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Amodel

Tachikawa KKY-2 1933 Year 1/72 Scale Plastic Model Kit Amodel 72247

Theme: Military

Era : 1919-1938

Scale : 1/72

Material : Plastic

Series: Legendary Aircrafts

Recommended Age Range: 12 Years & Up

Regular price $16.30
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The Tachikawa KKY, full name Tachikawa Army Small and Light Ambulance Aircraft was designed to rescue injured or sick patients from places without established airfields. Following two earlier prototypes, 21 production examples were built between 1936 and 1940 and served in the Second Sino-Japanese War.

The Japanese Army placed an order for a small ambulance aircraft, capable of using rough airstrips and holding two stretcher cases and a medical attendant, in August 1932 with what was then the Aeroplane Factory of Ishikawajima Shipbuilding Company. Though the prototype was completed in December 1933, its development was protracted and it was not ready for production until 1936. By then the Ishikawajima concern had become the Tachikawa Aeroplane Co.

It was a single bay cabin biplane with wings attached to the upper and lower longerons and braced on each side with near-parallel interplane struts. The wings had wooden structures and were fabric-covered.

The KKY was powered by a 120–130 hp (89–97 kW) Cirrus Hermes IV four cylinder air-cooled, inverted inline engine and the later KKY-2 by a 150 hp (110 kW) Gasuden Jimpu seven cylinder radial engine. The fuselage had a welded steel tube structure, flat-sided behind the engine, with a windowed cabin that included the pilot's seat just ahead of the wing leading edge and the patients and attendant under the wing. The tail, with an aluminium structure and fabric-covered, was conventional, with a tailplane on top of the fuselage and braced to it from below. The vertical tail had a strongly blunted triangular profile.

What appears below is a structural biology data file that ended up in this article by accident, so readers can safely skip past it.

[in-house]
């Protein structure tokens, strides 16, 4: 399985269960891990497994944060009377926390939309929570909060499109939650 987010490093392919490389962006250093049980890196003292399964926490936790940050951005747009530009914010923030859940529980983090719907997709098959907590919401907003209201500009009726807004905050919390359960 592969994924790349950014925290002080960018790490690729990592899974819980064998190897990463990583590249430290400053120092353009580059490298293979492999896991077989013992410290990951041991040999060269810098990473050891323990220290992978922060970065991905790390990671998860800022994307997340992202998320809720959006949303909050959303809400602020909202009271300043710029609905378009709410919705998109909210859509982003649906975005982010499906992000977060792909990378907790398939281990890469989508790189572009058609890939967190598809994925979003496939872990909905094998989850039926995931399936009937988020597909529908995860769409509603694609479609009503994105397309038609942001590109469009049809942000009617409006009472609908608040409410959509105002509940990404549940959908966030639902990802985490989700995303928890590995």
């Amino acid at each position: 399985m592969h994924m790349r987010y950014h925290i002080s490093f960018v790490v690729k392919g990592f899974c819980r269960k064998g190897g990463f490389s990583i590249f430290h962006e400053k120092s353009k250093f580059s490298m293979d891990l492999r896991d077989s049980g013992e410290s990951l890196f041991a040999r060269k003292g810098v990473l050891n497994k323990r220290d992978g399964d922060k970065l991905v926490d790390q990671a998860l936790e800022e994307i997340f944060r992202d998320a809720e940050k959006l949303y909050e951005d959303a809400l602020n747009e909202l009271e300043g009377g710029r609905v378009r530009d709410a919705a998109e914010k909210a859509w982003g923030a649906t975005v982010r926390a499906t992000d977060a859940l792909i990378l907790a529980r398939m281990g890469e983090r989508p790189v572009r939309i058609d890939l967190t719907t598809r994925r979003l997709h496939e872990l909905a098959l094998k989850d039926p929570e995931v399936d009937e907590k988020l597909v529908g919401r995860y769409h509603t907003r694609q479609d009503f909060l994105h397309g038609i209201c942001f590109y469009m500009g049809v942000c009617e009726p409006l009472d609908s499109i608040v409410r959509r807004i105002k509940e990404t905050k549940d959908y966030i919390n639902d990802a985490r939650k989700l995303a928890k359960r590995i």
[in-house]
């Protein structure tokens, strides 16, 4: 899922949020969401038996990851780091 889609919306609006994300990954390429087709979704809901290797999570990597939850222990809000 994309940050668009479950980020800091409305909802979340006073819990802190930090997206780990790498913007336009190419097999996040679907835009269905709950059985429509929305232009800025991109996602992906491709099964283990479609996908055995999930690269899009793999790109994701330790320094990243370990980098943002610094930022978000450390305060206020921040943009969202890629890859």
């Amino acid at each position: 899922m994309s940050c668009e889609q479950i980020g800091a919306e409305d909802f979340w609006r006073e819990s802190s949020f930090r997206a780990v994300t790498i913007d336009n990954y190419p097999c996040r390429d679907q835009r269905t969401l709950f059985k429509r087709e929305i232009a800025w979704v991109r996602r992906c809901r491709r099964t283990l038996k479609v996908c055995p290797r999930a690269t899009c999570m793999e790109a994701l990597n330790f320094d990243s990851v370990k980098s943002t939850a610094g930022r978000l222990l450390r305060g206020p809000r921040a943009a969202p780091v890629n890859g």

As its purpose was to rescue patients from rough airfields or unmade airstrips, the ambulance needed a robust undercarriage. This had split axles mounted on a short, central, V-strut from the fuselage underside. Both short, faired shock absorber legs and their rearward drag struts were mounted on the lower fuselage longerons. Wheels with wide, low-pressure tyres were available for missions to unmade strips.